This article was first published by Big Questions Online on August 30, 2010. Reprinted with permission on TheNewAtlantis.com.
Sometimes our behavior in the “real world” can illuminate the puzzles of online experience. Consider this little contretemps: John Sentamu, the Anglican Archbishop of York, recently said that it is time for people to stop attacking Rowan Williams, the Archbishop of Canterbury and the leader of the Church of England:
It deeply saddens me that there is not only a general disregard for the truth, but a rapacious appetite for “carelessness” compounded by spin, propaganda, and the resort to misleading opinions paraded as fact, regarding a remarkable, gifted, and much-maligned Christian leader. . . . I say, enough is enough. May we all possess a high regard for the truth.
Sentamu’s frustration emerges from several years of the “Anglican wars,” an ongoing conflict that is highly illustrative for people who want to understand why we all cannot get along, especially online. (For those of you who couldn’t pick an Anglican bishop out of a police line-up in Guangzhou, please bear with me. What I have to say is also relevant to you also.)
A couple of years ago, I was visiting an Anglican blog, as was then my habit, and came across an article in which a theological conservative — that is, someone on “my side” of the Anglican debate, if (God help us) we must speak in such terms — was accusing Archbishop Williams of something like complete epistemological skepticism, effective unbelief. I have heard many of my fellow conservatives speak of Williams in this way. I thought that if they were to read what he writes, or listen to what he preaches — this magnificent sermon, for instance — they would no longer speak of him so dismissively. I wrote a comment on this post, challenging the critique of Williams and linking to sermons, talks, and essays that demonstrated beyond any doubt that the charge of skepticism was false.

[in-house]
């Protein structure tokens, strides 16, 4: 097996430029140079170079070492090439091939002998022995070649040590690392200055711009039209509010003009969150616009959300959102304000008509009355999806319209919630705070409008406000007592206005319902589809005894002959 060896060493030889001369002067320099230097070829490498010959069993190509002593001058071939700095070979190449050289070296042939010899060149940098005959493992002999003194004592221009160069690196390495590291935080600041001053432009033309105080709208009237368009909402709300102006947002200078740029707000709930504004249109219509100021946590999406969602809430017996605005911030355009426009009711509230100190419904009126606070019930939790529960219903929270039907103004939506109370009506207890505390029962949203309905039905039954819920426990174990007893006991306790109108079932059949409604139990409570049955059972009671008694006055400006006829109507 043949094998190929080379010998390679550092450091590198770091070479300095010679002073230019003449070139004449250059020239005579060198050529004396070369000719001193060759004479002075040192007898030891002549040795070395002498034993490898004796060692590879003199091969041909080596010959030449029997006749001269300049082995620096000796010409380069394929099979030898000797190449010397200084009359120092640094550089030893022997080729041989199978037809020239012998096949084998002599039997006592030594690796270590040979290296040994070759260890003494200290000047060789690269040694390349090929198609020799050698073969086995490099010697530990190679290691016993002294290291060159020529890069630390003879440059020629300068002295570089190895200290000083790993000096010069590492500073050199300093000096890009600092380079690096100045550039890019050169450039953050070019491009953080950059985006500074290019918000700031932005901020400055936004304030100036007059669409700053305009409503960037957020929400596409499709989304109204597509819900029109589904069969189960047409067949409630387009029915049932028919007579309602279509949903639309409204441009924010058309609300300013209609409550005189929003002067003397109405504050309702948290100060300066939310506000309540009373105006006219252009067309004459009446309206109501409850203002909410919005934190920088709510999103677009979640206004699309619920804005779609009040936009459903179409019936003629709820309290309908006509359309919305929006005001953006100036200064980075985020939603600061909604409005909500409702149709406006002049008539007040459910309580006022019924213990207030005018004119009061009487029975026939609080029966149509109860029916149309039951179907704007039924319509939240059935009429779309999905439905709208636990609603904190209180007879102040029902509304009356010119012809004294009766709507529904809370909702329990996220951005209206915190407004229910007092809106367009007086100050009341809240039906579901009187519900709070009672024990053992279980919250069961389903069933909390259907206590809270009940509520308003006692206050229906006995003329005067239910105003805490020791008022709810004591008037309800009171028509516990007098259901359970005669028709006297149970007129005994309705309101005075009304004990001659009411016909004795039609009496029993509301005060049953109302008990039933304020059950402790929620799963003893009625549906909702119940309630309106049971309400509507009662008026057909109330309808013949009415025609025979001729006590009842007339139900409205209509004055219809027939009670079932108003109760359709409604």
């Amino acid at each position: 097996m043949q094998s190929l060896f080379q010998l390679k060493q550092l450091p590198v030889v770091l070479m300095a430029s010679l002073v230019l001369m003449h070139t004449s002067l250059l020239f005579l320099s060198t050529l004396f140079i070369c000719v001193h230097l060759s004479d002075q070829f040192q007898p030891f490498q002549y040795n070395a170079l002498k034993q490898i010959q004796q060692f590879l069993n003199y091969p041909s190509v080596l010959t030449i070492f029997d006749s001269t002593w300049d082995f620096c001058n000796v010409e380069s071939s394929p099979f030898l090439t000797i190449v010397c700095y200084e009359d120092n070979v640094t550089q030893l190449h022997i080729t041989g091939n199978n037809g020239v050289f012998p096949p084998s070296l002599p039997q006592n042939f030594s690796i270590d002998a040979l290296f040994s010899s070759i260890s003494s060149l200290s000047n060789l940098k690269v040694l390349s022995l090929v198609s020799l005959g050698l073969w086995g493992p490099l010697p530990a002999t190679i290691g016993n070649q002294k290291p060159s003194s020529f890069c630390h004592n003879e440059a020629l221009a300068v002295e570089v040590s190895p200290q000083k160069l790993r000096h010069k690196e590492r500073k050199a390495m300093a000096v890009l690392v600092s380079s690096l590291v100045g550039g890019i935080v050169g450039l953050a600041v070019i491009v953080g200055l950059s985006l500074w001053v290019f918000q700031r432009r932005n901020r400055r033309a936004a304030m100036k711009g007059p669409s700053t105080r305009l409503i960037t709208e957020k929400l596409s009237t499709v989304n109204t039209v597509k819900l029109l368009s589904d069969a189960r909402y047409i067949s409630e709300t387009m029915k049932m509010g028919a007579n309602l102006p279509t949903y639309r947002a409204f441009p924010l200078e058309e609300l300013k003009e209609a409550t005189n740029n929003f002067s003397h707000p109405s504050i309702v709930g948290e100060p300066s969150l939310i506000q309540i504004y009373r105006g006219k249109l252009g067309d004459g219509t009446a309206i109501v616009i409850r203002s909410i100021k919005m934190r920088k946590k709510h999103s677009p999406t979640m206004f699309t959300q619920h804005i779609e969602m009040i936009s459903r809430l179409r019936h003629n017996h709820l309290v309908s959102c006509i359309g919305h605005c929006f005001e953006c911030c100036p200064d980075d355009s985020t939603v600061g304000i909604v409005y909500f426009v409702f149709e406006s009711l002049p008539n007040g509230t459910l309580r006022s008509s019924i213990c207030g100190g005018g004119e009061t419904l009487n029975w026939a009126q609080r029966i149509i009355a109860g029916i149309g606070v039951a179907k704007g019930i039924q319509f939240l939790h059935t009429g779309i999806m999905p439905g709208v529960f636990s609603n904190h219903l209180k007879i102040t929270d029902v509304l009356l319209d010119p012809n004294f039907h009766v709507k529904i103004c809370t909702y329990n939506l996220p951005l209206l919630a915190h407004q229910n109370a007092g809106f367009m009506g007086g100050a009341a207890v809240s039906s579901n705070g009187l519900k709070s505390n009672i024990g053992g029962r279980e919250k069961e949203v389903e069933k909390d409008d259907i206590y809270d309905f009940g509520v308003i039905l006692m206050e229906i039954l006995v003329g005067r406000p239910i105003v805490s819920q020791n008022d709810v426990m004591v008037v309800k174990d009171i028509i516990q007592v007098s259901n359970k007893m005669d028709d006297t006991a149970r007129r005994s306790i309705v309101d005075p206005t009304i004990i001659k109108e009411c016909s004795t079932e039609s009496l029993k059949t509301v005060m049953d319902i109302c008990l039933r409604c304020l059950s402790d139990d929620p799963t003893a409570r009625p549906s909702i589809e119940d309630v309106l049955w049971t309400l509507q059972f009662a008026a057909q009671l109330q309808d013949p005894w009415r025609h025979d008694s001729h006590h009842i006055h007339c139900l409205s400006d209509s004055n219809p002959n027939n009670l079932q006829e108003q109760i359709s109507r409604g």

None of this convinced the author of the article or other commenters. The general conviction was that Williams had not acted decisively for conservative causes, especially regarding sexuality, and thereforethat anything he said or wrote that savored of theological orthodoxy amounted to protective coloration at best and outright deceit at worst. In their minds, he was the enemy of orthodoxy and therefore their enemy, and could be granted the benefit of no doubt. (Never mind that on liberal Anglican blogs he was simultaneously being condemned for having sold out to the forces of right-wing reaction. And never mind what Jesus said about loving your enemies, even assuming that Williams really is an “enemy.”) They believed that Williams was wrong and had to be resisted by all available means, tarred by any brush at hand. My response to this attitude is summed up perfectly in Archbishop Sentamu’s lament about a “general disregard for the truth.”
The author and commenters bristled at my critique. I bristled right back. The argument escalated. At one point, I said to myself, “All right, you want to play hardball, we’ll play hardball” — and I would have cut loose and said exactly what I wanted to say, except that at that moment my hands were shaking too violently for me to type accurately. I looked at my trembling fingers for a moment. Then I closed that browser tab and spent a few minutes removing all Anglican-related blogs from my bookmarks and my RSS reader. I stopped reading those blogs and have never looked at them again to this day. I don’t think I’ve ever made a better decision.